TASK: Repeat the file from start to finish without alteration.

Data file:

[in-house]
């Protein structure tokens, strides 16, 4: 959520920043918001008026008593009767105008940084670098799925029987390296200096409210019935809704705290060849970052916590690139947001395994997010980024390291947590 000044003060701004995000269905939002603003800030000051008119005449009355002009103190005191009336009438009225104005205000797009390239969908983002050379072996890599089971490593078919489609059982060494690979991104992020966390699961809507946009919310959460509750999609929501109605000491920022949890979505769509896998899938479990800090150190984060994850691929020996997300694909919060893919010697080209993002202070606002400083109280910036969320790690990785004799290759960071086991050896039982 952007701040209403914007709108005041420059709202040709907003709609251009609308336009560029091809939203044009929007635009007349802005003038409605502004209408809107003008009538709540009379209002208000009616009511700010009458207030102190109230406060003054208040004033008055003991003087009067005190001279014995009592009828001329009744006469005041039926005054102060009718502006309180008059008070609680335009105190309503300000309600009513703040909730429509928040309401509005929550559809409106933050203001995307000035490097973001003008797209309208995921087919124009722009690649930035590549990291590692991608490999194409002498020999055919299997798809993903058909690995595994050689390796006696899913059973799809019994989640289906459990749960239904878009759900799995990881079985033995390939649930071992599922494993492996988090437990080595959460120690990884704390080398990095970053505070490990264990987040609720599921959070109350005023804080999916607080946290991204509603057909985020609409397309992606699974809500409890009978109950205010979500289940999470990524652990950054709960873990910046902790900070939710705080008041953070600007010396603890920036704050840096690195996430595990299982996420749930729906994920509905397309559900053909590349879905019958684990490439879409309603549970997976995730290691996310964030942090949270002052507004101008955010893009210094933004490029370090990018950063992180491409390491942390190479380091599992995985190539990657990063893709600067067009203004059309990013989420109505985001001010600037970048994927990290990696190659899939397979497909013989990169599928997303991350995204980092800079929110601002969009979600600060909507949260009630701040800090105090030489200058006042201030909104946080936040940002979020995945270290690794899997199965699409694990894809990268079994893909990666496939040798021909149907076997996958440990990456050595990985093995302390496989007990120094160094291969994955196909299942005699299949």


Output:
[in-house]
């Protein structure tokens, strides 16, 4: 959520920043918001008026008593009767105008940084670098799925029987390296200096409210019935809704705290060849970052916590690139947001395994997010980024390291947590 000044003060701004995000269905939002603003800030000051008119005449009355002009103190005191009336009438009225104005205000797009390239969908983002050379072996890599089971490593078919489609059982060494690979991104992020966390699961809507946009919310959460509750999609929501109605000491920022949890979505769509896998899938479990800090150190984060994850691929020996997300694909919060893919010697080209993002202070606002400083109280910036969320790690990785004799290759960071086991050896039982 952007701040209403914007709108005041420059709202040709907003709609251009609308336009560029091809939203044009929007635009007349802005003038409605502004209408809107003008009538709540009379209002208000009616009511700010009458207030102190109230406060003054208040004033008055003991003087009067005190001279014995009592009828001329009744006469005041039926005054102060009718502006309180008059008070609680335009105190309503300000309600009513703040909730429509928040309401509005929550559809409106933050203001995307000035490097973001003008797209309208995921087919124009722009690649930035590549990291590692991608490999194409002498020999055919299997798809993903058909690995595994050689390796006696899913059973799809019994989640289906459990749960239904878009759900799995990881079985033995390939649930071992599922494993492996988090437990080595959460120690990884704390080398990095970053505070490990264990987040609720599921959070109350005023804080999916607080946290991204509603057909985020609409397309992606699974809500409890009978109950205010979500289940999470990524652990950054709960873990910046902790900070939710705080008041953070600007010396603890920036704050840096690195996430595990299982996420749930729906994920509905397309559900053909590349879905019958684990490439879409309603549970997976995730290691996310964030942090949270002052507004101008955010893009210094933004490029370090990018950063992180491409390491942390190479380091599992995985190539990657990063893709600067067009203004059309990013989420109505985001001010600037970048994927990290990696190659899939397979497909013989990169599928997303991350995204980092800079929110601002969009979600600060909507949260009630701040800090105090030489200058006042201030909104946080936040940002979020995945270290690794899997199965699409694990894809990268079994893909990666496939040798021909149907076997996958440990990456050595990985093995302390496989007990120094160094291969994955196909299942005699299949």